Post # 1
Fiance and I both speak English, as do our families, but because I lived in Japan for two years, we will have several Japanese guests who don’t speak the best English (including one bridesmaid and the flower girls). Our ceremony will be entirely in English, but I would like to have Japanese programs for those guests.
Other ladies of the Hive who have dealt with bilingual or multicultural weddings, would you please share how you did your bilingual programs to help your guests understand the ceremony, especially if your guests were from a different culture that wasn’t familiar with your ceremony traditions? I would especially like to see some examples. I’m just trying to figure out how much information I need to put in, what all I need to translate, etc.
Post # 3
This is def a thread I’m bookmarking. We’re having a Portuguese/English ceremony and I have no clue how to do it either. I’m also adding some French touches for the reception portion… sorry I’m not much help to you though
Post # 6
Have you checked out Mrs Funnel Cake over in the blog? I think she used three languages in hers. She is great!
Post # 7
I just happened to see the blog post below and thought of this thread! I love how they used vellum for the translation over the English text.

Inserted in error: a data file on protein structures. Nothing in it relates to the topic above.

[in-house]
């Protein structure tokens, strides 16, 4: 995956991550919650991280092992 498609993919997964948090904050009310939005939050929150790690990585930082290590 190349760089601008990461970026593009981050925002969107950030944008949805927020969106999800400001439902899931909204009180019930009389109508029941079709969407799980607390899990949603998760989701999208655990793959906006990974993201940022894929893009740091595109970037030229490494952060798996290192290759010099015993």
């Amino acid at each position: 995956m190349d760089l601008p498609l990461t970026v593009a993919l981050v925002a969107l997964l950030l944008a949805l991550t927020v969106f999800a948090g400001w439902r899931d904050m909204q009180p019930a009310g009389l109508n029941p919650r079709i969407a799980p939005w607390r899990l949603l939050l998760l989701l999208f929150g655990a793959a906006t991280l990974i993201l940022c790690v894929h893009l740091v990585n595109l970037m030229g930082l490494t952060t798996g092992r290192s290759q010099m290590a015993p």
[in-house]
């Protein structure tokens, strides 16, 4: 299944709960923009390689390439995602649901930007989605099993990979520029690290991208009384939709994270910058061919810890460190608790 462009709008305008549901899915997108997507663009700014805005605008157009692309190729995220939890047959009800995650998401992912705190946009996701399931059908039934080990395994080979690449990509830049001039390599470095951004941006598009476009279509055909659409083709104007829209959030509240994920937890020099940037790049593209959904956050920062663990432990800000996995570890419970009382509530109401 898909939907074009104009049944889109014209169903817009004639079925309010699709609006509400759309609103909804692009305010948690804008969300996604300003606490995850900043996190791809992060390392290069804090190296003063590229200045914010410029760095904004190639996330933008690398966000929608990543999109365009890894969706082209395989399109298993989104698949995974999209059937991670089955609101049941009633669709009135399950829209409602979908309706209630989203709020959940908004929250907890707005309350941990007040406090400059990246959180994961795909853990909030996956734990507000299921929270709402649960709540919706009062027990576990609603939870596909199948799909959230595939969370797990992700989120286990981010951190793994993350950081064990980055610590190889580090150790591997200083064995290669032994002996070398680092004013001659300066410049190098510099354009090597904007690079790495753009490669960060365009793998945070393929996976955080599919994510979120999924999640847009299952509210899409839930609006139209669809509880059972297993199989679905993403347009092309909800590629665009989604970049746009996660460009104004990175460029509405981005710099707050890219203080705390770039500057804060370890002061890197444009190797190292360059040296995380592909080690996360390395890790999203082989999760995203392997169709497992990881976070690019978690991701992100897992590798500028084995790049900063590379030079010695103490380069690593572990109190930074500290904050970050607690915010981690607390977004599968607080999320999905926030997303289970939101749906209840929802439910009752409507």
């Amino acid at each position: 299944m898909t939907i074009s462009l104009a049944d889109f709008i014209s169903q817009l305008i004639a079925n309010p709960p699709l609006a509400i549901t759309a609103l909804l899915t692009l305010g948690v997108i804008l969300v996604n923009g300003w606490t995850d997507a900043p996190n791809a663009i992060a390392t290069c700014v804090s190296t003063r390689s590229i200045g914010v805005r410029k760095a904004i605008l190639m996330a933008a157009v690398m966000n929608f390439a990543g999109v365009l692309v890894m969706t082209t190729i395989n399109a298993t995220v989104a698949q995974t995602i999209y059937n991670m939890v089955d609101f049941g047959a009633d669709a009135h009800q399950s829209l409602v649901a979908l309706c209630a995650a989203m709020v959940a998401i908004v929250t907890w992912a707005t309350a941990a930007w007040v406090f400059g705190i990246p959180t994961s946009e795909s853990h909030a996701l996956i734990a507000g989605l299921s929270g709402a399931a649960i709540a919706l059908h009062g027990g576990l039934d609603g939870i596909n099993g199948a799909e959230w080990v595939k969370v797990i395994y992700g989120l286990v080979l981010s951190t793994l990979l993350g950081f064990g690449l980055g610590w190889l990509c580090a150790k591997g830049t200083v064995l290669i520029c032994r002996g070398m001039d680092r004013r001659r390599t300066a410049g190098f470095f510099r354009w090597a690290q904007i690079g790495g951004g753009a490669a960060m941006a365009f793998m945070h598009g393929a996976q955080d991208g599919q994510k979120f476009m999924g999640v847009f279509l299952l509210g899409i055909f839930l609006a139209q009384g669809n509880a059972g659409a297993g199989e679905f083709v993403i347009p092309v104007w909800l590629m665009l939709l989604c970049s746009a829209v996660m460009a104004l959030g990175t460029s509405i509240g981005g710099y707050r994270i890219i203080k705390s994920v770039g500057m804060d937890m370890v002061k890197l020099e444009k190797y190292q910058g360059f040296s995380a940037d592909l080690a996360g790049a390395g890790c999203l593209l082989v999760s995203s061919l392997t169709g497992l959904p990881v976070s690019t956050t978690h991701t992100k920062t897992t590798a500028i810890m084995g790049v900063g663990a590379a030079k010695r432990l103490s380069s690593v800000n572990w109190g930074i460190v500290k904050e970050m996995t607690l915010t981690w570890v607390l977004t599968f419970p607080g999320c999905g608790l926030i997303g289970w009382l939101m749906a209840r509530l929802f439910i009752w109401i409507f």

Invitation Ideas: Combining Letterpress & Digital
Post # 8
A friend of mine provided a translation service for English guests in her Welsh wedding. Those who wanted a translation picked up a headset as they walked in and were able to enjoy the service in full. They were also provided in the reception for them to hear the speeches as well.
Post # 9
@zagora: Those invitations are so cool! Thank you very much for the link!
Post # 10
I don’t know that this will be much help to you, but I’ll share what we did. First I made the invitation in English. Then Fiance translated it to French. For programs we did the same thing. I created it in English, but this time I translated it myself (with a little help from another program and google translator). Fiance will check my work and then we’ll have them printed.
I really wanted to do a bilingual program, but logistically it worked better to have two separate programs.